“Baby” Songs Were Boomer Songs

Mister Boomer hates “pet” names. He always has. It hardly seems possibly to walk around a home improvement store these days without hearing the strains of “honey,” “snookums,” or “muffin” emanating from one or the other significants in a couple. One of the worst of these so-called terms of endearment is, “baby” (or the less formal, “babe”). This one always baffled Mister B, as he thought those little bundles of joy and poo had cornered the market on the label. Who wants to be called that? Anecdotally, Mister B has noticed a decline in the use of this term, but measured by the number of songs that featured it in the 1960s, that decade had to mark the peak of its usage.

Even though Mister B isn’t the type to use such pronoun substitutes, he does, however, still enjoy many of the “baby” songs of the 1960s. There are dozens that feature “baby” in the title and/or prominently in the lyrics. Most appear to be either pleas for forgiveness, pity or permission, while others are pledges of undying loyalty. Something they all have in common is a memorable melody and many have legendary musical openings. Also, they have all been covered by multiple artists through the boomer years and beyond. Here are Mister B’s Top 10 favorites of the genre:

10. Baby, Now That I’ve Found You: The Foundations (1967)

Baby, now that I found you I can’t let you go
I build my world around you, I need you so
Baby even though, you don’t need me

“Baby” is heard 10 times in this song. A catchy tune, it has staying power. Donny & Marie Osmond covered it in 1977.

9. Cry Like a Baby: The Box Tops (1968)

When I think about the good love you gave me
I cry like a baby
Living without you is driving me crazy
I cry like a baby

Despite the crying baby references, Mister B took notice of the use of the electric sitar in the the song. Cher covered it in 1969, and Petula Clark released her version in 1971.

8. Can’t You Hear My Heartbeat: Herman’s Hermits (1965)

Every time I see you looking my way
Baby, baby, can’t you hear my heartbeat?
In the car, or walking down the highway
Baby, baby, can’t you hear my heartbeat?

This song topped out at #2 on the charts, blocked from the top spot by Stop! In the Name of Love by The Supremes. Marianne Faithfull released her version that same year.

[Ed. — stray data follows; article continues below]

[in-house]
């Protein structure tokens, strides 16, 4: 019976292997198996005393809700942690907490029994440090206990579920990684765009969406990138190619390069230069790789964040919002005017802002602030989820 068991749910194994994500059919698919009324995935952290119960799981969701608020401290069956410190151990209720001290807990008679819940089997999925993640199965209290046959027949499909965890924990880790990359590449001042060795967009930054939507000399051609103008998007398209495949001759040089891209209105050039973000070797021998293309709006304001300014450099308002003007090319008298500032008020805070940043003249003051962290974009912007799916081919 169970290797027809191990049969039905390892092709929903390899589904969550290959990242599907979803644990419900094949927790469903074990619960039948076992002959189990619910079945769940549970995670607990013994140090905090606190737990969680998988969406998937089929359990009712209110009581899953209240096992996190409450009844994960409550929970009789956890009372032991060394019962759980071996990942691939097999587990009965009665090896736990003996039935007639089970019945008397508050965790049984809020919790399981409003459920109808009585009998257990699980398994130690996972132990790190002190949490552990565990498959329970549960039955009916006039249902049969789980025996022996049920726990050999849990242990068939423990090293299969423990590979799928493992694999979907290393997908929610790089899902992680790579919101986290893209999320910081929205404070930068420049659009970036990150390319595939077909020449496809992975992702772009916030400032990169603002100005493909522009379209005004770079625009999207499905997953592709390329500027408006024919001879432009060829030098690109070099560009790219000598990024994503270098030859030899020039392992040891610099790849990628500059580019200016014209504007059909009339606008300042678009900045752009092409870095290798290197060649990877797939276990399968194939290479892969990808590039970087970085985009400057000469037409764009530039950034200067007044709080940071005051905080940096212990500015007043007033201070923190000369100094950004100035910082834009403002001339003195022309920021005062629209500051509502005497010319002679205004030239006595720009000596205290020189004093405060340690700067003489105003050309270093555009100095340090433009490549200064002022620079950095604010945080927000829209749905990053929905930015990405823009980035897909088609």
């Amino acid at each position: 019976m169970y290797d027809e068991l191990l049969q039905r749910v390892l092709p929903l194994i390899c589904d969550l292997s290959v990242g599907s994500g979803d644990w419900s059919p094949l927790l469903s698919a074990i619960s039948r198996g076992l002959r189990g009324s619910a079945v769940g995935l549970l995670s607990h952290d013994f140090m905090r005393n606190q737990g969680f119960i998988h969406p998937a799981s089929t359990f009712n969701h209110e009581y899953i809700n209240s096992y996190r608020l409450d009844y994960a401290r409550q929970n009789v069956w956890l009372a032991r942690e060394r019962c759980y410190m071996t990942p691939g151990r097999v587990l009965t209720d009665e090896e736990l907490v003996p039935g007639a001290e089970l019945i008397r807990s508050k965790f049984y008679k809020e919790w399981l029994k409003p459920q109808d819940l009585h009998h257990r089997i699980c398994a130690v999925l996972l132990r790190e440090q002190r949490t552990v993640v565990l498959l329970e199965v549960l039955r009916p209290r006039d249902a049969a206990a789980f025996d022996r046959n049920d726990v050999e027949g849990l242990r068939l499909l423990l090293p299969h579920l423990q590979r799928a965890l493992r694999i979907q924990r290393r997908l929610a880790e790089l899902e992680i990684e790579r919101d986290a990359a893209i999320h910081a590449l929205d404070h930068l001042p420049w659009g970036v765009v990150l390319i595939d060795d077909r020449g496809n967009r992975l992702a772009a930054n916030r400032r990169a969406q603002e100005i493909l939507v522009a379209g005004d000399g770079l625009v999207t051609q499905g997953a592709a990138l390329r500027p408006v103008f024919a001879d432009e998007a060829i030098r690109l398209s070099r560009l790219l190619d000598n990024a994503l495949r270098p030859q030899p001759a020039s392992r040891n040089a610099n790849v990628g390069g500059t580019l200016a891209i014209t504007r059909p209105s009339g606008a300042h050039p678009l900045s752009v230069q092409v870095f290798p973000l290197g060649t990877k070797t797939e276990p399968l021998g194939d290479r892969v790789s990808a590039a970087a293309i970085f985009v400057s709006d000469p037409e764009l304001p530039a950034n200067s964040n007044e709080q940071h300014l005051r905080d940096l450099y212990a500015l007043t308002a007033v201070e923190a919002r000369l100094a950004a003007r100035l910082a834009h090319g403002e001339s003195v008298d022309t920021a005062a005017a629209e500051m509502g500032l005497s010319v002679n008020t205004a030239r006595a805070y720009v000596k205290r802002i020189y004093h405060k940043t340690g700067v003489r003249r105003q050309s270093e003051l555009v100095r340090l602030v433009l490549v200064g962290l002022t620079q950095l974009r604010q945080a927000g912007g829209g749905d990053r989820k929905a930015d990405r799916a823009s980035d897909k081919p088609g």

7. Baby, I’m Yours: Barbara Lewis (1965)

Baby, I’m yours
And I’ll be yours, until the stars fall from the sky
Yours, until the rivers all run dry
In other words, until I die

Nice melody, but talk about being a little obsessed! You may want to cool it a little, Barbara, or he may bolt for the door. Cass Elliot recorded the song in 1972.

6. Baby, Please Don’t Go: Them (1964)

Now baby, please don’t go
Now baby, please don’t go
Please don’t go back to New Orleans
You know I love you so
Baby, please don’t go

This song is an old blues number from 1925, illustrating that the term was used for decades before Them put their bluesy-rock stamp on it (with a 19-year old Van Morrison belting out the vocals). Big Joe Williams recorded it in 1935, John Lee Hooker in 1949 and Muddy Waters in 1953.
Oddly enough, this song was the B-side to another hit from Them, Gloria.

5. I Got the Feelin’: James Brown (1968)

I got the feelin’
Baby, baby I got the feelin’
Baby, baby, baby
Baby, baby, baby
Baby, baby, baby
Baby, baby

This woman is treating James badly, but he can’t fight the feeling. How can she refuse his string of “baby” pleas, oozing urgency and lust? Boomers couldn’t, taking the song to #1 on the R&B charts, and #6 on the pop charts.

4. Don’t Worry Baby: The Beach Boys (1964)

Don’t worry, baby
Don’t worry, baby
Everything will turn out alright

Brian Wilson has said the song was the male answer to The Ronettes, Be My Baby, but Mister B is getting ahead of himself. Read on.

3. Baby, I Need Your Lovin’: The Four Tops (1964)

Baby, I need your lovin’
Got to have all your lovin’

A true classic boomer song, it did not crack the Top 10 list, topping out at #11. Johnny Rivers had better luck with it in 1967; his version hit #3 on the charts.

2. Be My Baby: The Ronettes (1963)

So won’t you
Be my, be my baby
My one and only baby
Say you’ll be my darlin’
Be my baby now
Waa-oh-oh-oh

Certainly the quintessential song of the genre, here is the female voice asking the question.

1. Ooh, Baby, Baby: Smokey Robinson & The Miracles (1965)

I did you wrong, my heart went out to play
But in the game, I lost you
What a price to pay, I’m crying
Ooh, baby, baby
Ooh, baby, baby

Was there ever any doubt that Smokey’s song would be number one for Mister Boomer? It is the most covered song The Miracles ever recorded. Versions include those by Ella Fitzgerald (1969), Todd Rundgren (1973) and the one that is almost as famous as Smokey’s original, Linda Ronstadt (1978).